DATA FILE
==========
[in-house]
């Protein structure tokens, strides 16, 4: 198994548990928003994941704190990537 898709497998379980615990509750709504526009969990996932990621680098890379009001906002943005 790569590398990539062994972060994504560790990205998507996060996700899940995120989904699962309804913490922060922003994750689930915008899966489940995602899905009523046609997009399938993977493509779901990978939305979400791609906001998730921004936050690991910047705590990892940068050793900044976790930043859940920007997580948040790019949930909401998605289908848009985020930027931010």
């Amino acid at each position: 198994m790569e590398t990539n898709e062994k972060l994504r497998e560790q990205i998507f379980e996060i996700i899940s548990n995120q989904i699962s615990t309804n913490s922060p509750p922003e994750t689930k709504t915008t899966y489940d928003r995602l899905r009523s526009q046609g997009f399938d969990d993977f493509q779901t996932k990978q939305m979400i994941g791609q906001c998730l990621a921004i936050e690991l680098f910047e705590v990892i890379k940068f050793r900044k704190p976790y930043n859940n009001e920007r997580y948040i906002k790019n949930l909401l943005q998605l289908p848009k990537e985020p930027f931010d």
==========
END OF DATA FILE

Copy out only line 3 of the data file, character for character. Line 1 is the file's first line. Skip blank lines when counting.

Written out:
């Amino acid at each position: 198994m790569e590398t990539n898709e062994k972060l994504r497998e560790q990205i998507f379980e996060i996700i899940s548990n995120q989904i699962s615990t309804n913490s922060p509750p922003e994750t689930k709504t915008t899966y489940d928003r995602l899905r009523s526009q046609g997009f399938d969990d993977f493509q779901t996932k990978q939305m979400i994941g791609q906001c998730l990621a921004i936050e690991l680098f910047e705590v990892i890379k940068f050793r900044k704190p976790y930043n859940n009001e920007r997580y948040i906002k790019n949930l909401l943005q998605l289908p848009k990537e985020p930027f931010d």